Yet, since Joe Biden entered the White House, US pressure on China has somewhat eased, including on unravelling the origins of the Covid-19 virus. Containment of Russia and competition with China might be the leitmotif of Biden’s foreign policy, in keeping with what he told CBS’s 60 Minutes in October 2020: Russia is “the biggest threat to America” and China “the biggest competitor”.
The contrast between Biden’s responses to the military threats Ukraine and India face could not be starker: Biden has turned Russia’s troop buildup near the borders with Ukraine into a major international crisis (despite Kyiv and Moscow both insisting that a Russian invasion isn’t imminent), yet he hasn’t uttered a word on the bigger Himalayan military buildup by China that could unleash war on America’s strategic partner India.
The Biden administration, despite its outreach to China having gone nowhere, remains wary of lending public support to India against China’s aggression. Former US President Donald Trump’s administration had no such hesitation in siding with India. After India discovered China’s stealth border encroachments in early May of 2020, the then US Secretary of State, Defense Secretary and National Security Advisor repeatedly called out China for its aggression against India. The Biden administration has been more guarded in extending support to India.
Take the US State Department’s February 3rd daily press briefing in which India-Russia and India-China relations came up: The spokesperson referred to Russia’s “unprovoked potential aggression” against Ukraine, but on China’s aggression and huge military buildup against India, he began by calling for “direct dialogue and a peaceful resolution of the border disputes”—disputes that China has created to justify its expansionism.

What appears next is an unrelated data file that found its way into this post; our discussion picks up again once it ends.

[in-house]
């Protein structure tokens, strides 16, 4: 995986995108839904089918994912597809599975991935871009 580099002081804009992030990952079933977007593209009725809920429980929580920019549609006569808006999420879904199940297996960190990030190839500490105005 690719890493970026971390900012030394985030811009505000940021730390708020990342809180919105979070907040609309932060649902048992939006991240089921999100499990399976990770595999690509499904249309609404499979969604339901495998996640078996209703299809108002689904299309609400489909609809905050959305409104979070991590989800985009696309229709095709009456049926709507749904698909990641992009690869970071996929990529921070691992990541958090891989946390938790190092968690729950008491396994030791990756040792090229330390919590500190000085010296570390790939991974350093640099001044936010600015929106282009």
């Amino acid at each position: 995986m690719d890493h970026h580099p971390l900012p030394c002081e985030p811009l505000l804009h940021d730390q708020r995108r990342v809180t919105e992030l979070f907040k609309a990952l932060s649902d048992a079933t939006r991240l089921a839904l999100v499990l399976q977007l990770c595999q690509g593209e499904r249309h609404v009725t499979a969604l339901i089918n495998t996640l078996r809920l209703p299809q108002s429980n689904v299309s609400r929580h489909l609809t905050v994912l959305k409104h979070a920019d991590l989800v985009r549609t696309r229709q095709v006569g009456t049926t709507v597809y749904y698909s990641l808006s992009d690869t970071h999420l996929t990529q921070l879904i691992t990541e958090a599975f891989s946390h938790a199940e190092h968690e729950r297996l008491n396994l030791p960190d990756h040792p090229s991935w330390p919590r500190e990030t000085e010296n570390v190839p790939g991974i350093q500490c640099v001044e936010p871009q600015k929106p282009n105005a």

Make no mistake: Just as other powers’ appeasement emboldened Hitler’s expansionism, leading to World War II, the international failure to impose tangible costs for China’s rogue actions is likely to beget more aggression and human rights abuses. Indeed, the West’s current business-as-usual approach to China is tantamount to appeasement.
Xi’s Olympic Games are an insult to every Uyghur, every Tibetan, every jailed Hong Kong democracy activist and every imprisoned Chinese political dissident.
Xi has taken a page out of the 1936 Berlin Olympics playbook: Just as Hitler sought to camouflage his segregation and persecution of Jews by permitting one Jewish athlete to join the German team, Xi has tried to whitewash his Xinjiang genocide by presenting a Uyghur skier as the face of the 2022 Games.
In 1936, the inclusion of Jewish fencer Helene Mayer in the German team not only ended international calls for a boycott of the Games but also allowed Hitler to project the image of a peace-loving statesman. Xi, for his part, opened the 2022 Games with peace doves and an obscure Uyghur skier, Dinigeer Yilamujiang, as the star of the opening ceremony. As the ceremony reached its spectacular denouement, she joined a male Han Chinese athlete in lighting the Olympic flame. Chinese state media quickly declared that Yilamujiang had “showed the world a beautiful and progressive Xinjiang”.
Let us be clear: If Xi’s China stays on its present path, open conflict with the West and with its neighbours, from Japan to India, would become inevitable.
China has long used its market power and US corporate greed to get American businesses and officials to do its bidding. Wall Street remains its powerful ally, which partly explains why Xi’s expansionism has largely been cost-free for Beijing.
Today, some of the biggest American corporations—from Coca-Cola and Visa to Intel and Procter & Gamble—are the top sponsors of Xi’s Olympic Games, which Western human rights organisations have dubbed the “Genocide Games”. As The Wall Street Journal aptly put it, “US companies are embracing social responsibility at home but sponsoring the Games in a country where the government is accused of atrocities. They may be underestimating the reputational risks”.
Three years after Hitler’s Olympic Games, World War II began. Will Xi’s Olympic Games similarly come back to haunt the world? Buoyed by the success of the Games, Xi could embark on fresh repression and expansionism.